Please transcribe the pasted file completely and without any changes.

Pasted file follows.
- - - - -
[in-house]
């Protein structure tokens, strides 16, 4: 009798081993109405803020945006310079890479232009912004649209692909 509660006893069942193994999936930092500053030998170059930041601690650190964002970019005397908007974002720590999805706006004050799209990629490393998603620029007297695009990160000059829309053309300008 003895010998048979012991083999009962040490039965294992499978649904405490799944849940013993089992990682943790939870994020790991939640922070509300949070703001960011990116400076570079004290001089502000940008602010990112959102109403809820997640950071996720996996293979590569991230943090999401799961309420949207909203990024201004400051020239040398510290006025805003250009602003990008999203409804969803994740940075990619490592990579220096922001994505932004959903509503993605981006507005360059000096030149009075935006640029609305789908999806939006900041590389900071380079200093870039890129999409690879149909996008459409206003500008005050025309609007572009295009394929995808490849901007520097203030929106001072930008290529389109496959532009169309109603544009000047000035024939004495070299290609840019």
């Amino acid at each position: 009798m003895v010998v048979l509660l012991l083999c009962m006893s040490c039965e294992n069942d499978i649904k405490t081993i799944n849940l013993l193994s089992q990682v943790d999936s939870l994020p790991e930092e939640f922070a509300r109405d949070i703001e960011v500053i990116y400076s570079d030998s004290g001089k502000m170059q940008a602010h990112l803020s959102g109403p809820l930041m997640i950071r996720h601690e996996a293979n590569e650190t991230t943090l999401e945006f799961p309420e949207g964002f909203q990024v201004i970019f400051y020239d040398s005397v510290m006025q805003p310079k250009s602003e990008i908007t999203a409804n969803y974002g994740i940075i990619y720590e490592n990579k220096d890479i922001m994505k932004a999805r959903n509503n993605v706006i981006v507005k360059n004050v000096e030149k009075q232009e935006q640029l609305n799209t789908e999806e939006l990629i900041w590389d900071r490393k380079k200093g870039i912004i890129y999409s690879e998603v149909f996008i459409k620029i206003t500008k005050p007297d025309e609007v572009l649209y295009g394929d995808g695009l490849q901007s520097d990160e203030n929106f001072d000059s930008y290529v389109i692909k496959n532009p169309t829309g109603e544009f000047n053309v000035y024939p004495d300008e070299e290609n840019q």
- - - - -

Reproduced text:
[in-house]
């Protein structure tokens, strides 16, 4: 009798081993109405803020945006310079890479232009912004649209692909 509660006893069942193994999936930092500053030998170059930041601690650190964002970019005397908007974002720590999805706006004050799209990629490393998603620029007297695009990160000059829309053309300008 003895010998048979012991083999009962040490039965294992499978649904405490799944849940013993089992990682943790939870994020790991939640922070509300949070703001960011990116400076570079004290001089502000940008602010990112959102109403809820997640950071996720996996293979590569991230943090999401799961309420949207909203990024201004400051020239040398510290006025805003250009602003990008999203409804969803994740940075990619490592990579220096922001994505932004959903509503993605981006507005360059000096030149009075935006640029609305789908999806939006900041590389900071380079200093870039890129999409690879149909996008459409206003500008005050025309609007572009295009394929995808490849901007520097203030929106001072930008290529389109496959532009169309109603544009000047000035024939004495070299290609840019």
């Amino acid at each position: 009798m003895v010998v048979l509660l012991l083999c009962m006893s040490c039965e294992n069942d499978i649904k405490t081993i799944n849940l013993l193994s089992q990682v943790d999936s939870l994020p790991e930092e939640f922070a509300r109405d949070i703001e960011v500053i990116y400076s570079d030998s004290g001089k502000m170059q940008a602010h990112l803020s959102g109403p809820l930041m997640i950071r996720h601690e996996a293979n590569e650190t991230t943090l999401e945006f799961p309420e949207g964002f909203q990024v201004i970019f400051y020239d040398s005397v510290m006025q805003p310079k250009s602003e990008i908007t999203a409804n969803y974002g994740i940075i990619y720590e490592n990579k220096d890479i922001m994505k932004a999805r959903n509503n993605v706006i981006v507005k360059n004050v000096e030149k009075q232009e935006q640029l609305n799209t789908e999806e939006l990629i900041w590389d900071r490393k380079k200093g870039i912004i890129y999409s690879e998603v149909f996008i459409k620029i206003t500008k005050p007297d025309e609007v572009l649209y295009g394929d995808g695009l490849q901007s520097d990160e203030n929106f001072d000059s930008y290529v389109i692909k496959n532009p169309t829309g109603e544009f000047n053309v000035y024939p004495d300008e070299e290609n840019q």